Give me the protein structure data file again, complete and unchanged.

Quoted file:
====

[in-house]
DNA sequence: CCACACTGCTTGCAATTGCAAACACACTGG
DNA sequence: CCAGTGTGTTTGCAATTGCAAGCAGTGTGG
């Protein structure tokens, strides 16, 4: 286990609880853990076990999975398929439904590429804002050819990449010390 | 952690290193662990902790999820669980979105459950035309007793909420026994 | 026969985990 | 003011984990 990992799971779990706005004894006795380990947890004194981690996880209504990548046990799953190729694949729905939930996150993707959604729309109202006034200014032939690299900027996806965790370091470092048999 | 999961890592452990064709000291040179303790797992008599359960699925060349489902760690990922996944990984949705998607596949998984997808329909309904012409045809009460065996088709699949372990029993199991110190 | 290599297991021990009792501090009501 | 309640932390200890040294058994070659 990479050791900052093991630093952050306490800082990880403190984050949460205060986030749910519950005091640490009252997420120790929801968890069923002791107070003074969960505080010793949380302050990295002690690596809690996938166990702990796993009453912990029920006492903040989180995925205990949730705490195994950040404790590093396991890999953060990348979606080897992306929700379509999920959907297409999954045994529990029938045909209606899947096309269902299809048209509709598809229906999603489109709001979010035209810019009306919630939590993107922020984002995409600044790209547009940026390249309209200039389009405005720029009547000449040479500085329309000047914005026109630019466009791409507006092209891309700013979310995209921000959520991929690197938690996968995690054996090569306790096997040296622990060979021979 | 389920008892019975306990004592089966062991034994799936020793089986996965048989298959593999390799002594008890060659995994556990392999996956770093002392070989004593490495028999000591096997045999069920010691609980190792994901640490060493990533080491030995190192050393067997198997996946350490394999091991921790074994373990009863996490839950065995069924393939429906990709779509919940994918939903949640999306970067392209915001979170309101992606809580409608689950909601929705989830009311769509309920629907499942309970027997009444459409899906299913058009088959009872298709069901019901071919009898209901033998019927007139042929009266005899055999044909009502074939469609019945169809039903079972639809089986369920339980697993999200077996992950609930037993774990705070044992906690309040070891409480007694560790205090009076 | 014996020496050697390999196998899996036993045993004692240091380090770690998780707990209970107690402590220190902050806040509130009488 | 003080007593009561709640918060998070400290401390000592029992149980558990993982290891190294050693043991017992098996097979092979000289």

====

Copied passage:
[in-house]
DNA sequence: CCACACTGCTTGCAATTGCAAACACACTGG
DNA sequence: CCAGTGTGTTTGCAATTGCAAGCAGTGTGG
């Protein structure tokens, strides 16, 4: 286990609880853990076990999975398929439904590429804002050819990449010390 | 952690290193662990902790999820669980979105459950035309007793909420026994 | 026969985990 | 003011984990 990992799971779990706005004894006795380990947890004194981690996880209504990548046990799953190729694949729905939930996150993707959604729309109202006034200014032939690299900027996806965790370091470092048999 | 999961890592452990064709000291040179303790797992008599359960699925060349489902760690990922996944990984949705998607596949998984997808329909309904012409045809009460065996088709699949372990029993199991110190 | 290599297991021990009792501090009501 | 309640932390200890040294058994070659 990479050791900052093991630093952050306490800082990880403190984050949460205060986030749910519950005091640490009252997420120790929801968890069923002791107070003074969960505080010793949380302050990295002690690596809690996938166990702990796993009453912990029920006492903040989180995925205990949730705490195994950040404790590093396991890999953060990348979606080897992306929700379509999920959907297409999954045994529990029938045909209606899947096309269902299809048209509709598809229906999603489109709001979010035209810019009306919630939590993107922020984002995409600044790209547009940026390249309209200039389009405005720029009547000449040479500085329309000047914005026109630019466009791409507006092209891309700013979310995209921000959520991929690197938690996968995690054996090569306790096997040296622990060979021979 | 389920008892019975306990004592089966062991034994799936020793089986996965048989298959593999390799002594008890060659995994556990392999996956770093002392070989004593490495028999000591096997045999069920010691609980190792994901640490060493990533080491030995190192050393067997198997996946350490394999091991921790074994373990009863996490839950065995069924393939429906990709779509919940994918939903949640999306970067392209915001979170309101992606809580409608689950909601929705989830009311769509309920629907499942309970027997009444459409899906299913058009088959009872298709069901019901071919009898209901033998019927007139042929009266005899055999044909009502074939469609019945169809039903079972639809089986369920339980697993999200077996992950609930037993774990705070044992906690309040070891409480007694560790205090009076 | 014996020496050697390999196998899996036993045993004692240091380090770690998780707990209970107690402590220190902050806040509130009488 | 003080007593009561709640918060998070400290401390000592029992149980558990993982290891190294050693043991017992098996097979092979000289």